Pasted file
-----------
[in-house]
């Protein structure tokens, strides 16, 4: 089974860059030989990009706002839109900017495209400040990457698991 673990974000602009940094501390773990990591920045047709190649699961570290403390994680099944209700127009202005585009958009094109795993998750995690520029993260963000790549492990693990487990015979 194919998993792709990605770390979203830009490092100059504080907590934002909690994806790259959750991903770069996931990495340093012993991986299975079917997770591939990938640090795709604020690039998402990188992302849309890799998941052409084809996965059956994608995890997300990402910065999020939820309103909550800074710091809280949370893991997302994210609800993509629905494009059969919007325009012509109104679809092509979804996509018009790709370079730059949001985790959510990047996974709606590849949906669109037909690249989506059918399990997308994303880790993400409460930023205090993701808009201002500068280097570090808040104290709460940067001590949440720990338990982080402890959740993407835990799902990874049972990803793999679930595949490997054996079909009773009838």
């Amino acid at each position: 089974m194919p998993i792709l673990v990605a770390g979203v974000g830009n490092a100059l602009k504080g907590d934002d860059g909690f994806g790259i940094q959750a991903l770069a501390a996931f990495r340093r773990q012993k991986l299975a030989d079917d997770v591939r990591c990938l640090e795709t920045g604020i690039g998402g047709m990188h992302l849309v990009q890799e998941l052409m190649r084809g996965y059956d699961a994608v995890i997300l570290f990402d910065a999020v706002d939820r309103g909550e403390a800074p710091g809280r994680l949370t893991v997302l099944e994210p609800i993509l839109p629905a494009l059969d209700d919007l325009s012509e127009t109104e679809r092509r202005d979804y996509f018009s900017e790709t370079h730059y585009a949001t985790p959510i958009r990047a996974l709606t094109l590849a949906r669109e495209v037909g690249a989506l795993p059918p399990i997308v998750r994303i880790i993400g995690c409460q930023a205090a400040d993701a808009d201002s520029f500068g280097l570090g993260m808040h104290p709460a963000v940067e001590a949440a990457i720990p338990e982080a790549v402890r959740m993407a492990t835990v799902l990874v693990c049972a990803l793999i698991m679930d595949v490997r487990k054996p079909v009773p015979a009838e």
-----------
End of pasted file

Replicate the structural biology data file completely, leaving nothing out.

[in-house]
């Protein structure tokens, strides 16, 4: 089974860059030989990009706002839109900017495209400040990457698991 673990974000602009940094501390773990990591920045047709190649699961570290403390994680099944209700127009202005585009958009094109795993998750995690520029993260963000790549492990693990487990015979 194919998993792709990605770390979203830009490092100059504080907590934002909690994806790259959750991903770069996931990495340093012993991986299975079917997770591939990938640090795709604020690039998402990188992302849309890799998941052409084809996965059956994608995890997300990402910065999020939820309103909550800074710091809280949370893991997302994210609800993509629905494009059969919007325009012509109104679809092509979804996509018009790709370079730059949001985790959510990047996974709606590849949906669109037909690249989506059918399990997308994303880790993400409460930023205090993701808009201002500068280097570090808040104290709460940067001590949440720990338990982080402890959740993407835990799902990874049972990803793999679930595949490997054996079909009773009838």
């Amino acid at each position: 089974m194919p998993i792709l673990v990605a770390g979203v974000g830009n490092a100059l602009k504080g907590d934002d860059g909690f994806g790259i940094q959750a991903l770069a501390a996931f990495r340093r773990q012993k991986l299975a030989d079917d997770v591939r990591c990938l640090e795709t920045g604020i690039g998402g047709m990188h992302l849309v990009q890799e998941l052409m190649r084809g996965y059956d699961a994608v995890i997300l570290f990402d910065a999020v706002d939820r309103g909550e403390a800074p710091g809280r994680l949370t893991v997302l099944e994210p609800i993509l839109p629905a494009l059969d209700d919007l325009s012509e127009t109104e679809r092509r202005d979804y996509f018009s900017e790709t370079h730059y585009a949001t985790p959510i958009r990047a996974l709606t094109l590849a949906r669109e495209v037909g690249a989506l795993p059918p399990i997308v998750r994303i880790i993400g995690c409460q930023a205090a400040d993701a808009d201002s520029f500068g280097l570090g993260m808040h104290p709460a963000v940067e001590a949440a990457i720990p338990e982080a790549v402890r959740m993407a492990t835990v799902l990874v693990c049972a990803l793999i698991m679930d595949v490997r487990k054996p079909v009773p015979a009838e």